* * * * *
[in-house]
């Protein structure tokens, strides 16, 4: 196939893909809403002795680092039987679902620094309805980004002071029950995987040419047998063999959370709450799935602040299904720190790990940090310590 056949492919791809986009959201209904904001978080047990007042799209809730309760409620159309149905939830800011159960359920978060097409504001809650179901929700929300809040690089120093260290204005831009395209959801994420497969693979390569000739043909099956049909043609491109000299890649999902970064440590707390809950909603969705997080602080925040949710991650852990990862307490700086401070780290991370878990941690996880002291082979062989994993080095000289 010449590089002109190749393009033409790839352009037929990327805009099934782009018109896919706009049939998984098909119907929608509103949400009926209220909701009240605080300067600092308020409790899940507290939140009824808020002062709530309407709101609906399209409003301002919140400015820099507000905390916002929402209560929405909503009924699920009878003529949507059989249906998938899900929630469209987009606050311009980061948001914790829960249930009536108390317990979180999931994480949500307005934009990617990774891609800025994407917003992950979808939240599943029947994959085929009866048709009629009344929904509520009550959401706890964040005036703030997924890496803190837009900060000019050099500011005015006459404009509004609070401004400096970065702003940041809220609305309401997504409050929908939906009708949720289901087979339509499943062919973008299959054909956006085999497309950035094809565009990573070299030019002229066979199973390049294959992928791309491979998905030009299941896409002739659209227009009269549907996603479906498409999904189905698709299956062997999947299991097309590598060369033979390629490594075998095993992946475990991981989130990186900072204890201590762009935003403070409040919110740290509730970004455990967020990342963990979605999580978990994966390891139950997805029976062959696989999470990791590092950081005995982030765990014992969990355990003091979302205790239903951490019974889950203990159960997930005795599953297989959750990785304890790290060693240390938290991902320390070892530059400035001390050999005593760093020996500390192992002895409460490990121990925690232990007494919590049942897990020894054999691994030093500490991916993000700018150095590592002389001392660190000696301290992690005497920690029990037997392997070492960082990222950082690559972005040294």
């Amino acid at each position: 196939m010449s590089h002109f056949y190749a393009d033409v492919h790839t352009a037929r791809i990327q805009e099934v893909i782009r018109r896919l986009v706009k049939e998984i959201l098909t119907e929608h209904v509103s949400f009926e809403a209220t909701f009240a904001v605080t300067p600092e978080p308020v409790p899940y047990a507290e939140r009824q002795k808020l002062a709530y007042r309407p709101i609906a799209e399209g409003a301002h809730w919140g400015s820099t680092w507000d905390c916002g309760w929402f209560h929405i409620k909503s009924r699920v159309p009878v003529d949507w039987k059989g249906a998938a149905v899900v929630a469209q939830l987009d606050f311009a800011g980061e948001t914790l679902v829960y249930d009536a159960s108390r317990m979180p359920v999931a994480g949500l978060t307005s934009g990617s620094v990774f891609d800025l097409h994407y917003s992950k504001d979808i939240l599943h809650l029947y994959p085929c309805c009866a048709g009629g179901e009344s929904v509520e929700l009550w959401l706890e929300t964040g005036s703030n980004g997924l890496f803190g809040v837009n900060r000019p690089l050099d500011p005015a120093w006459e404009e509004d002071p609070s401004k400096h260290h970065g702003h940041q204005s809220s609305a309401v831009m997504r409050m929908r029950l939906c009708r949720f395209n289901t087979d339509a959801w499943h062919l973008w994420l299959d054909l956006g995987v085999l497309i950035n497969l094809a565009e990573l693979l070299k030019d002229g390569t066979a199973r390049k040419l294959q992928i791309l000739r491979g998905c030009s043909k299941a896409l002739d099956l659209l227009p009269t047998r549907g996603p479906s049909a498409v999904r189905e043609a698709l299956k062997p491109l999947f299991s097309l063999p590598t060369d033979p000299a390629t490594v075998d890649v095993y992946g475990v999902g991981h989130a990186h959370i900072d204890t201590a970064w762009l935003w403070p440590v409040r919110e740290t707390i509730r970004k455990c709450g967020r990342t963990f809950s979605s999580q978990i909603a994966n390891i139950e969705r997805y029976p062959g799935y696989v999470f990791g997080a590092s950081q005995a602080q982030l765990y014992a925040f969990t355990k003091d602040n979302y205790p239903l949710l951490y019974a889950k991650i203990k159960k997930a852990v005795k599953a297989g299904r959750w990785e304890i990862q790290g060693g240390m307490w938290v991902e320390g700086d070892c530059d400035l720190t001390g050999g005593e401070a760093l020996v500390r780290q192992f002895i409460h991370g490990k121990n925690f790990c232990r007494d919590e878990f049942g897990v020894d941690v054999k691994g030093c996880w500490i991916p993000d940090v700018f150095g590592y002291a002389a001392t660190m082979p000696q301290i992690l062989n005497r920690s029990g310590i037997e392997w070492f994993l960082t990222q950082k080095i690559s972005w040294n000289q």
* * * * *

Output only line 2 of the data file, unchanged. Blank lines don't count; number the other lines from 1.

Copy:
């Protein structure tokens, strides 16, 4: 196939893909809403002795680092039987679902620094309805980004002071029950995987040419047998063999959370709450799935602040299904720190790990940090310590 056949492919791809986009959201209904904001978080047990007042799209809730309760409620159309149905939830800011159960359920978060097409504001809650179901929700929300809040690089120093260290204005831009395209959801994420497969693979390569000739043909099956049909043609491109000299890649999902970064440590707390809950909603969705997080602080925040949710991650852990990862307490700086401070780290991370878990941690996880002291082979062989994993080095000289 010449590089002109190749393009033409790839352009037929990327805009099934782009018109896919706009049939998984098909119907929608509103949400009926209220909701009240605080300067600092308020409790899940507290939140009824808020002062709530309407709101609906399209409003301002919140400015820099507000905390916002929402209560929405909503009924699920009878003529949507059989249906998938899900929630469209987009606050311009980061948001914790829960249930009536108390317990979180999931994480949500307005934009990617990774891609800025994407917003992950979808939240599943029947994959085929009866048709009629009344929904509520009550959401706890964040005036703030997924890496803190837009900060000019050099500011005015006459404009509004609070401004400096970065702003940041809220609305309401997504409050929908939906009708949720289901087979339509499943062919973008299959054909956006085999497309950035094809565009990573070299030019002229066979199973390049294959992928791309491979998905030009299941896409002739659209227009009269549907996603479906498409999904189905698709299956062997999947299991097309590598060369033979390629490594075998095993992946475990991981989130990186900072204890201590762009935003403070409040919110740290509730970004455990967020990342963990979605999580978990994966390891139950997805029976062959696989999470990791590092950081005995982030765990014992969990355990003091979302205790239903951490019974889950203990159960997930005795599953297989959750990785304890790290060693240390938290991902320390070892530059400035001390050999005593760093020996500390192992002895409460490990121990925690232990007494919590049942897990020894054999691994030093500490991916993000700018150095590592002389001392660190000696301290992690005497920690029990037997392997070492960082990222950082690559972005040294």